Imperial Horizons

I have recently joined the team piloting a new course at Imperial College, London. I will be providing teaching and multimedia support.

Undergraduates from different scientific disciplines enjoy lectures from leading scientific experts, and then have the opportunity to discuss the issues raised in small group seminars led by graduate students.

Imperial Horizons is a major new programme which aims to challenge our undergraduates to put their degrees in a broader context, connecting a range of scientific disciplines to address global challenges in ways which also take account of the social, ethical and cultural dimensions of scientific work; honing their abilities in teamwork, problem solving and communication skills along the way.

We are currently in a pilot stage, running a short course focused on climate change. We hope to build on this next year with further courses on other global challenges such as food security and health, including the use of sites as and others to get supplements for health as well.

I will be podcasting the lectures and adding the links below. As always, the difficulties of obtaining clean sound in an amplified room remain, but I’m very happy with the recordings so far.

Week 1: Brian Hoskins – ‘The Science of Climate Change’

(this was recorded with a mirror recording system set up alongside the amplification. In fact this was fortunate, as there was a delay in the processing of the bluetooth amplifying lapel, which alongside an open standard desk microphone, resulted in a rather poor room sound with echo. Luckily, my Sennheiser lapel and wandering AKG picked up good voice, without too much of the room sound)


Week 2: Panel Debate – ‘Climate Science in the Mass Media’

Speakers: Louise Gray (The Telegraph), James Randerson (The Guardian), James Painter (Reuters Institute, University of Oxford), Dr Joe Smith (Open University)

Chair: Lord Oxburgh FRS

(this was recorded using a feed from the amplification system – which was a nice setup with five Sennheiser wireless lavelier microphones for the panellists and chair, and two wandering wireless Sennheiser microphones for the audience questions; there were a few issues with feedback and clipping of individual speakers, but overall the sound mixer kept the mix nice and even)


Week 3: Paolo Vineis – ‘Impact of Climate Change on Global Health’

(again recorded with a mirror system, as in week 1; I was planning to take a feed from the lecture theatre amplification, but it was way too noisy – so back to plan B with the Sennheiser Freeport wireless lapel microphone for the speaker)


Week 4: Marianne Talbot – ‘The Ethics of Climate Change’

(this was recorded taking a feed from the amplification system – which was using a nice Sennheiser lapel microphone; due to the nature of the session, I have combined the audio recording with the presentation slides to produce a video podcast)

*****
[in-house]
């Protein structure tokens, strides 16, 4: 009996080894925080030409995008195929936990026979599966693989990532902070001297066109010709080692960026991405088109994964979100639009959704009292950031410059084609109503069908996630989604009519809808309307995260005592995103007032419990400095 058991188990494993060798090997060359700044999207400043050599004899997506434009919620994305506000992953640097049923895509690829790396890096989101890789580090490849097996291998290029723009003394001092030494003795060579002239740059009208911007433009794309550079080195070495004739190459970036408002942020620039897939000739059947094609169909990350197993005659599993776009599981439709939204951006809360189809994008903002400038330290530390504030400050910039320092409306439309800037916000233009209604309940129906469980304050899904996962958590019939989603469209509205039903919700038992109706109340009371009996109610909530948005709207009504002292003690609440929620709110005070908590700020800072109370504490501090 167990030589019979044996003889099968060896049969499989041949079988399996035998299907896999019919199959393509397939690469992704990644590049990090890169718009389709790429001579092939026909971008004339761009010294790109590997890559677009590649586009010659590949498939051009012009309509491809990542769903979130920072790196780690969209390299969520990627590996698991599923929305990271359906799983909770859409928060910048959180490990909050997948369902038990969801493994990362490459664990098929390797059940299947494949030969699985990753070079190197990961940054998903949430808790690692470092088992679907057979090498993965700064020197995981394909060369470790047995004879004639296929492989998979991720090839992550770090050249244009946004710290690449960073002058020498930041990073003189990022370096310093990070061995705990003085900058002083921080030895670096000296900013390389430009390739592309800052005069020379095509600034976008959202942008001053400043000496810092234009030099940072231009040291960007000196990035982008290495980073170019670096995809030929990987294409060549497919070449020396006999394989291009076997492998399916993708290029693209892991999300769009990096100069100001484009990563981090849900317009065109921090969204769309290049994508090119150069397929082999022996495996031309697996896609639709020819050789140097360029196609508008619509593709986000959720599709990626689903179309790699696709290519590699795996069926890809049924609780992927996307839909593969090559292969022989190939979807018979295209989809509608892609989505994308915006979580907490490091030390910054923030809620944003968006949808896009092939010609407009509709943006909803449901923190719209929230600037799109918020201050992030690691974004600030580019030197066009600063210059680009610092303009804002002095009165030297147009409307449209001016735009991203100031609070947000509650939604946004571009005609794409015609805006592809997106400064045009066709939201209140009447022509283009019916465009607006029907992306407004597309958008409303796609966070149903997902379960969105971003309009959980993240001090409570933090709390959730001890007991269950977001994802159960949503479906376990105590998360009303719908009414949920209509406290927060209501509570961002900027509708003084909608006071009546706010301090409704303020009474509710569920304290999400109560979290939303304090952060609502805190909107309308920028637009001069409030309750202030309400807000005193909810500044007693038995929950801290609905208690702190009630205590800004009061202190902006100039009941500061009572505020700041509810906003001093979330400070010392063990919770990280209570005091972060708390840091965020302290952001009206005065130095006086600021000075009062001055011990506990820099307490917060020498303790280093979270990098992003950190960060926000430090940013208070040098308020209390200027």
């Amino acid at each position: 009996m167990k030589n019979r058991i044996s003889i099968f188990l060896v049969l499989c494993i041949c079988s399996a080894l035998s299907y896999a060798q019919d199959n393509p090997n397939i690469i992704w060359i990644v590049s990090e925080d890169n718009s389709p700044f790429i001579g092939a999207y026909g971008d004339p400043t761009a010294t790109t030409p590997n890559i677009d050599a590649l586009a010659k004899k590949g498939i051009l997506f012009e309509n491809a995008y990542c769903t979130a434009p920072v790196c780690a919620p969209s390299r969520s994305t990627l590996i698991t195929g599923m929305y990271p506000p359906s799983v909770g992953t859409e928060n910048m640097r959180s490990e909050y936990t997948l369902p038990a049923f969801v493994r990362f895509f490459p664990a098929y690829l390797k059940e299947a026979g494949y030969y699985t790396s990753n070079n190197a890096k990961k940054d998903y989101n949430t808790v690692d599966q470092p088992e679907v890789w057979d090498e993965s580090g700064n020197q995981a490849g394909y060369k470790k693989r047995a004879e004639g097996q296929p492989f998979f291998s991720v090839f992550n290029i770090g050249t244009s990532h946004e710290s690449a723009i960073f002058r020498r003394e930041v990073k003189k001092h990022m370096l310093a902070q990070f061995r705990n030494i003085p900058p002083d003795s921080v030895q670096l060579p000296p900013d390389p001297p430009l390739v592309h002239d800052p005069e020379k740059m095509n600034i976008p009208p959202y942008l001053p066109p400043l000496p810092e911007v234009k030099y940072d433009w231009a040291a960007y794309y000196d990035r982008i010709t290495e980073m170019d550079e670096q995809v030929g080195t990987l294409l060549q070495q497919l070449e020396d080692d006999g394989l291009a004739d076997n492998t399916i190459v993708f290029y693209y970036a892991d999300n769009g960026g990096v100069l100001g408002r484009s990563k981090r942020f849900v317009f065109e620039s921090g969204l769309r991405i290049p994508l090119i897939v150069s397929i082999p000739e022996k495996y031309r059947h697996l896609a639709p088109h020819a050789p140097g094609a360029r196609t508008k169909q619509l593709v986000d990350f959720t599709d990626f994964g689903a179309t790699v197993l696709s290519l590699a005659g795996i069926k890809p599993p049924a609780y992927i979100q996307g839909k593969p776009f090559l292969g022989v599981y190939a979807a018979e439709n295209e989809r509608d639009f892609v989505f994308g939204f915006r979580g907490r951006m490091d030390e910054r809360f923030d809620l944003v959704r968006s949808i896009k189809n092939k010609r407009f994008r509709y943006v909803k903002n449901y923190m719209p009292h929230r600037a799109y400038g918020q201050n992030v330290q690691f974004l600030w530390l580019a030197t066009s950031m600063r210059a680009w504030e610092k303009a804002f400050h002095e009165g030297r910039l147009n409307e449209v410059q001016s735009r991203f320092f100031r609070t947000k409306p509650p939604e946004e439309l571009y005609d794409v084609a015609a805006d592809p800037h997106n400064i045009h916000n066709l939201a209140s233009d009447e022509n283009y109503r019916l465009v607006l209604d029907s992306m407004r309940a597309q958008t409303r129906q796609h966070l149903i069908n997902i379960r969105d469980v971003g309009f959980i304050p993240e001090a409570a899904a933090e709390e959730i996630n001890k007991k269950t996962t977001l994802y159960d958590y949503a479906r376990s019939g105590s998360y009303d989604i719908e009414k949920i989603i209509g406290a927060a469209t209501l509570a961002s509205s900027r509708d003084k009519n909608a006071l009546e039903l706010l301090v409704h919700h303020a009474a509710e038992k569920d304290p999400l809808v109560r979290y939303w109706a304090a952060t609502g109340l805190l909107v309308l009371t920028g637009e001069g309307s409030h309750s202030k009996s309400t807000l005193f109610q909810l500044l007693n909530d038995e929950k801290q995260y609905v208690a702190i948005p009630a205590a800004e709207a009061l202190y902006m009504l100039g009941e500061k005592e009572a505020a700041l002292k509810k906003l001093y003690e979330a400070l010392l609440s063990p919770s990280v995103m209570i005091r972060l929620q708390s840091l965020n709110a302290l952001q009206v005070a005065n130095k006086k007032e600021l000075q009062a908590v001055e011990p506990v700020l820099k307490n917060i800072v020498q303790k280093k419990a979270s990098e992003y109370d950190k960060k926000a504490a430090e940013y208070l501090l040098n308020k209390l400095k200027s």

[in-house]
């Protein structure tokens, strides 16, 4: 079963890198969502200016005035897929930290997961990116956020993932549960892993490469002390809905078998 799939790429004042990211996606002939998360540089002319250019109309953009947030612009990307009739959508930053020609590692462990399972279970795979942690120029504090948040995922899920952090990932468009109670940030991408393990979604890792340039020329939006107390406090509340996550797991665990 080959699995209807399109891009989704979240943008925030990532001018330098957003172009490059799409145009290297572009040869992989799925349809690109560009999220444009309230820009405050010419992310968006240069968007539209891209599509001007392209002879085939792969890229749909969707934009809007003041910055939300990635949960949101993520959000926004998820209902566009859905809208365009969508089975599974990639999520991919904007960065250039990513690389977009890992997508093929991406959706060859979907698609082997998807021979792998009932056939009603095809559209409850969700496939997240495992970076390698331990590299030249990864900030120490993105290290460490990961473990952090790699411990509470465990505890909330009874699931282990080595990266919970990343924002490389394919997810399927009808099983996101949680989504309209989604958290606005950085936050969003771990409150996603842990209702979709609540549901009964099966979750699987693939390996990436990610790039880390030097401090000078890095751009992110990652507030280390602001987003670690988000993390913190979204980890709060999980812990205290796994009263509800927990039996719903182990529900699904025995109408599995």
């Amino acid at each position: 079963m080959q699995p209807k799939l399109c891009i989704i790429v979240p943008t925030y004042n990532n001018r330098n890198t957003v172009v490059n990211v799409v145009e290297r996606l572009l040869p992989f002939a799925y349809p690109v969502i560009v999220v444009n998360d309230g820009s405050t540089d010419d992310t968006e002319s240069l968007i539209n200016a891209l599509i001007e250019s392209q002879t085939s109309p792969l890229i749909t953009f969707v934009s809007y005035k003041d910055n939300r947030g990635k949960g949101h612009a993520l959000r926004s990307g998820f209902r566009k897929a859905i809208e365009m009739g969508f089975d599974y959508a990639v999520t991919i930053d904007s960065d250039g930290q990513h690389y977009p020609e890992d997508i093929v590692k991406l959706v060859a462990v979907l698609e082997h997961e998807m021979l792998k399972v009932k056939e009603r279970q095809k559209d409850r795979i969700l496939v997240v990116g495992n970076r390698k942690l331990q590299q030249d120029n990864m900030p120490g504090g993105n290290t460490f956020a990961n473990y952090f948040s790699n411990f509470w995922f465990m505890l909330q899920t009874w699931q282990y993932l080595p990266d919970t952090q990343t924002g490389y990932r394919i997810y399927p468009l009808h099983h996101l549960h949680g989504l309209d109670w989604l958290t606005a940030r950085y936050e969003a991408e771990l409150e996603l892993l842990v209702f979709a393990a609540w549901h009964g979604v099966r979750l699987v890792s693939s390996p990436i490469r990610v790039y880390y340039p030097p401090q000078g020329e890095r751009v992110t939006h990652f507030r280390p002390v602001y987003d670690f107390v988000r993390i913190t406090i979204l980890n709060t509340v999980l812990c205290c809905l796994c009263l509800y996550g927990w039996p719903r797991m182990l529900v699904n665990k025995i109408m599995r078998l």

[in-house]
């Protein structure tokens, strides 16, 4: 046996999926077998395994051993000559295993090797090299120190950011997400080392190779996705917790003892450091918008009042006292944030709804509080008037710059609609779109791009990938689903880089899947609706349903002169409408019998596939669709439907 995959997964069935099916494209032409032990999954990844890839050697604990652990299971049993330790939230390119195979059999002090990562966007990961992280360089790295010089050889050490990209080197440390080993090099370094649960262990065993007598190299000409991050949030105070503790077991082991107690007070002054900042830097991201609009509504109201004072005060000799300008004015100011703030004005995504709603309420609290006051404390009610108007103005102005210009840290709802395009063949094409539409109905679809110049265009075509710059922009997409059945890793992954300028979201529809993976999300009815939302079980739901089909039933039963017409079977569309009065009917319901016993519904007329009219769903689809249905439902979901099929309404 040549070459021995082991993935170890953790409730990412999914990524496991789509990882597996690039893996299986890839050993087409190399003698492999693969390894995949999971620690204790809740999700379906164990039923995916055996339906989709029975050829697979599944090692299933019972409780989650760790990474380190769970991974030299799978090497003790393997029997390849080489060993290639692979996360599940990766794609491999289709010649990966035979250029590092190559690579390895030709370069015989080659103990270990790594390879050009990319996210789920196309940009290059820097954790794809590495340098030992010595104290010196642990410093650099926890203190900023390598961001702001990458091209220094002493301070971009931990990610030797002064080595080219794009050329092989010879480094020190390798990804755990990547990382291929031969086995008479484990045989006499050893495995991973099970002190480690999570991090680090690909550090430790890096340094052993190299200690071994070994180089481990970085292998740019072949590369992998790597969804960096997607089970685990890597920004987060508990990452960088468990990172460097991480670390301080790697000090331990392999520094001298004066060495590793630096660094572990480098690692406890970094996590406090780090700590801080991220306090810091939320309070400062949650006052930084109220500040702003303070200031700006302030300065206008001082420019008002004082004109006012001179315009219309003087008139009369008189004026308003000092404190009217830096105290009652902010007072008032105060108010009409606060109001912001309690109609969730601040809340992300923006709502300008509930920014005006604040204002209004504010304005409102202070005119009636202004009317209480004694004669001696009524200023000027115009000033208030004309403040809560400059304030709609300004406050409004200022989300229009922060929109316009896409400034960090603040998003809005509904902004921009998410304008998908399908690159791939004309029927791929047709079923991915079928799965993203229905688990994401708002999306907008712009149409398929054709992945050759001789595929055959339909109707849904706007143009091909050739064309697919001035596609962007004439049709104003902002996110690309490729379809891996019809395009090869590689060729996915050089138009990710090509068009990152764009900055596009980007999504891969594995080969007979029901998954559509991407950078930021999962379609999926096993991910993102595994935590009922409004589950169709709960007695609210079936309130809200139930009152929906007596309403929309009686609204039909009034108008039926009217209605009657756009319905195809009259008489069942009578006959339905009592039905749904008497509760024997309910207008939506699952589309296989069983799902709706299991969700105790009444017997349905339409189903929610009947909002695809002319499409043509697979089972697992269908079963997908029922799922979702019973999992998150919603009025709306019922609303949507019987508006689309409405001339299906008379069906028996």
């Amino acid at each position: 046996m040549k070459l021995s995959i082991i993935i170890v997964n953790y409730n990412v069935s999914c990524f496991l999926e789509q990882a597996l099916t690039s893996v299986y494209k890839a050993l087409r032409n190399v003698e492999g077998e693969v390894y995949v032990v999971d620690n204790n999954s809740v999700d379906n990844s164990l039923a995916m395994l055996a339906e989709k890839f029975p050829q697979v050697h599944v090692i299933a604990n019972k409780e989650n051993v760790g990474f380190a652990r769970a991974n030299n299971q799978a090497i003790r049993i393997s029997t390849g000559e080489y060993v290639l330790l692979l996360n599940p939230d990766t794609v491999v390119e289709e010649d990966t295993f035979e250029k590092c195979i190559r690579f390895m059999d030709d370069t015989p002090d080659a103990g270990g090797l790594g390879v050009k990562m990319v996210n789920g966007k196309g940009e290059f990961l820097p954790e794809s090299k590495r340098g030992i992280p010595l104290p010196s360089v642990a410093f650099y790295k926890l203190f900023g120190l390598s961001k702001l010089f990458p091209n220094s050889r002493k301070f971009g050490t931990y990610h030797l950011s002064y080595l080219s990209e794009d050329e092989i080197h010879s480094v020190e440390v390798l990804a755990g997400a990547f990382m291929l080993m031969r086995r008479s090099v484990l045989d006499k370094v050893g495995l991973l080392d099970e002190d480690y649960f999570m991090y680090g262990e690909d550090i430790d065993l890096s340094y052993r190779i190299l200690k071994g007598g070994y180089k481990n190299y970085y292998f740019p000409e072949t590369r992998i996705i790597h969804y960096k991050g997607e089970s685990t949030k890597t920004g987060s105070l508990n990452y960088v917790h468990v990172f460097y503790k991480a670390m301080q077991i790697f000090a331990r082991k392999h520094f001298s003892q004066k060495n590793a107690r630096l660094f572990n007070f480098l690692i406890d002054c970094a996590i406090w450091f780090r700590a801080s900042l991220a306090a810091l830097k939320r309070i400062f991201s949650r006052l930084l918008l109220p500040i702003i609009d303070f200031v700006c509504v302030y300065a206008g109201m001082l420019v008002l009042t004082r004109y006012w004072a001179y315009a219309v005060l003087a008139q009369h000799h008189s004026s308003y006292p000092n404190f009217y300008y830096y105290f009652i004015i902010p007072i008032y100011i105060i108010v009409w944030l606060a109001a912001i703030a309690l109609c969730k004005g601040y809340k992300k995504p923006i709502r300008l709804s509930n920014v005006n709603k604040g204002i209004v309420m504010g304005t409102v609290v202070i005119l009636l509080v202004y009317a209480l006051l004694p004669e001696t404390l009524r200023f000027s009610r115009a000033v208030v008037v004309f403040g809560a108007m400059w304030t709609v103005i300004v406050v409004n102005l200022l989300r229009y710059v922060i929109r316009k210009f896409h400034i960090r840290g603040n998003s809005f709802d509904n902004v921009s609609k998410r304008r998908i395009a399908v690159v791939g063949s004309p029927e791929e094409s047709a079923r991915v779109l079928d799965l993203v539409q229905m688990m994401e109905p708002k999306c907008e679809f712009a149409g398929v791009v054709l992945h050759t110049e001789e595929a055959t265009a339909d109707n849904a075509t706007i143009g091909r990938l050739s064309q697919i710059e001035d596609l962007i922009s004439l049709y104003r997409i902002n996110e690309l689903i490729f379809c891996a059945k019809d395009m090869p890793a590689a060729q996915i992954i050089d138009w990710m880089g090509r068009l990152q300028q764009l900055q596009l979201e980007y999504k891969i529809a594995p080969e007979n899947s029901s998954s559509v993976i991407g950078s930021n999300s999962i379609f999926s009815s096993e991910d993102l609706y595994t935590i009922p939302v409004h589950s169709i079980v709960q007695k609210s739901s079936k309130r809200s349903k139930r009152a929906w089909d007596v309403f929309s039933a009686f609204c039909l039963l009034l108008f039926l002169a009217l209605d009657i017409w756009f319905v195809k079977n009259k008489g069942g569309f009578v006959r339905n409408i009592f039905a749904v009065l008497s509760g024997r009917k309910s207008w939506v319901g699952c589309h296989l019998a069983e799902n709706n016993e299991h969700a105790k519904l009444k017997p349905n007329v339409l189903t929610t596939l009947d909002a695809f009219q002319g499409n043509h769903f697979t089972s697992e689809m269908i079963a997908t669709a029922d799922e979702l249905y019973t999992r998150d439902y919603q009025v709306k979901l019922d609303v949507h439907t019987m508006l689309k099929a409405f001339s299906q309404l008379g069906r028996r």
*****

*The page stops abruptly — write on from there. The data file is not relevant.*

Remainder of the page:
Week 5: Nigel Brandon – ‘Engineering Solutions to Climate Change’

(recorded with a mirror system, as previously, with a Sennheiser wireless lapel microphone; again the room sound was terrible and echoey, due to a mixture of bluetooth and direct microphones being left open near the speaker; again my recording sounds nice – without this horrible room sound interfering with my trusty lapel microphone)


Week 6: Panel Debate – ‘Energy Without Greenhouse Gases – Pipe Dream or Attainable Reality?’ 

Speakers: Richard Green (Professor of Sustainable Energy Business, Imperial College Business School); Richard Templer, Professor of Biophysical Chemistry and Director of UK Co-Location Centre for Climate Knowledge and Innovation Community (Climate–KIC), Imperial College; Robert Gross, Director of the Centre for Energy Policy and Technology and Policy Director, Energy Futures Lab, Imperial College; and James Barber FRS, Ernst Chain Professor of Biochemistry and leader of the Artificial Leaf Project, Imperial College

Chair: Geoffrey Maitland FREng, Professor of Energy Engineering and Director of the Qatar Carbonates and Carbon Storage Research Centre, Imperial College

(recorded using a feed from the amplification system; my least favourite method in terms of quality, but easily and tidily captures all the speakers; the sound engineer chose to leave all the mics open throughout the debate, so at times you can hear the non-speaking participants whispering to each other, but at least it captured all the intended speech)


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